Ever been in a discussion at your workplace which is going fine until one colleague completely hijacks it? Or ever had a co-worker make snide remarks about your appearance, only to term it as a ‘joke’ when you confronted them? Rude behavior in the workplace may seem all too common, but it has a detrimental impact on the wellbeing of employees and in certain situations, can even be life-threatening!
A study shows that the performance of doctors and medical professionals exposed to rudeness deteriorated compared to those doctors who had not been exposed to incivility. Similarly, customer service representatives who experience rudeness may not only suffer while interacting with that customer but also suffer long into the future.
Popular sentiment suggests that people should simply “toughen up” and “get over” rude behavior, but increasing research shows that the effects of workplace rudeness are far larger than we currently understand.
In the words of Socrates, “The beginning of wisdom is the definition of terms.” It is tough to define an ambiguous concept like rudeness but in general, an incomplete list of rude behavior includes passing personal comments, a lack of punctuality, not giving credit to people for their work, interrupting them in mid-sentence, and so on. Seemingly small things like these can build up like the proverbial last straws on the camel’s back and lead to an inhospitable work environment and sometimes even explode into something more serious like a key employee resigning in a huff.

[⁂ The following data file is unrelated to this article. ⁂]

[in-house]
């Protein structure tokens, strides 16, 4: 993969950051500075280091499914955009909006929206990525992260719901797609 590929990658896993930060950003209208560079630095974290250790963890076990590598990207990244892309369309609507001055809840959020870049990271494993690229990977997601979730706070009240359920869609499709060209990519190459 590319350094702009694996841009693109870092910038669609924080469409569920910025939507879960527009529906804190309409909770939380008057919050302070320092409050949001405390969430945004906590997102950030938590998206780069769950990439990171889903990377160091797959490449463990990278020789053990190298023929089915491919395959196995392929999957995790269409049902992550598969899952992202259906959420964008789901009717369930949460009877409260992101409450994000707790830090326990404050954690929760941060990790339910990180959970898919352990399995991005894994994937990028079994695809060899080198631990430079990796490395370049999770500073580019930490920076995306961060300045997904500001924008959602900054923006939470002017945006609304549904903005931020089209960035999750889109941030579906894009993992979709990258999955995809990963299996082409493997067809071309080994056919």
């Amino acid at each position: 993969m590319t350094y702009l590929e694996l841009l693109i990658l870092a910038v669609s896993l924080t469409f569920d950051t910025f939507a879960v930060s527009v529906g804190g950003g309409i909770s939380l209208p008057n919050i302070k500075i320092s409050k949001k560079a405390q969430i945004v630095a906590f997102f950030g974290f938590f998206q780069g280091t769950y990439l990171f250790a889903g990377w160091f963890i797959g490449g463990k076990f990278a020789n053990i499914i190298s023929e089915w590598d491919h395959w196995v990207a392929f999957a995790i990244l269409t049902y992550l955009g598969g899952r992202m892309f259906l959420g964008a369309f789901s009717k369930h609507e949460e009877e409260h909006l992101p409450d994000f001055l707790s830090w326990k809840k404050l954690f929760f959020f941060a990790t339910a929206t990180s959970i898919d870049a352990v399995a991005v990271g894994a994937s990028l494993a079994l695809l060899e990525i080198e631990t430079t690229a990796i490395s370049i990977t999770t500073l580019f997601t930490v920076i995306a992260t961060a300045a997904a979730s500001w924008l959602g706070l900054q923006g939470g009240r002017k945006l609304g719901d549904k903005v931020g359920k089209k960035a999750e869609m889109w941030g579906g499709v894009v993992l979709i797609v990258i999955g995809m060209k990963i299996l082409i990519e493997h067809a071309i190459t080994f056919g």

But before casting the first stone, we need to realize that we could be equally guilty of such behaviour. Haven’t there been occasions when we have all consciously or sub-consciously behaved rudely at work? Therefore, it’s essential to understand how we can avoid such behaviour ourselves as well as adopt mechanisms to maturely handle rudeness.
It might sound trite, but a little kindness does go a long way.
- Listen! Listen to respond not to reply. Try and remember that in most situations everyone is trying to reach the same goal, only their paths may be different. It benefits the organization as well as your professional goals, when you allow others to state approaches to achieving such goals in ways different from your own.
- Get to know the real person. Although it’s a challenge to maintain a healthy balance between one’s professional and personal life, building an equation beyond work with colleagues helps in getting to know them better. Then, it’s easier to have an honest and polite chat when things go wrong, and keep tempers in check.
- Show appreciation. It could be through formal rewards and recognition programs, spontaneous gifts, or just a pat on the back and a kind word. Being liberal with positive feedback and showing gratitude when colleagues go beyond their normal duties, goes a long way in maintaining strong work relationships. You don’t have to be critical all the time. After all you’re not a reality show judge!
The best advice of all is also one of the oldest and it comes to us from the Sermon on the Mount – “Do unto others as you would have others do unto you.” That is pretty much all it takes.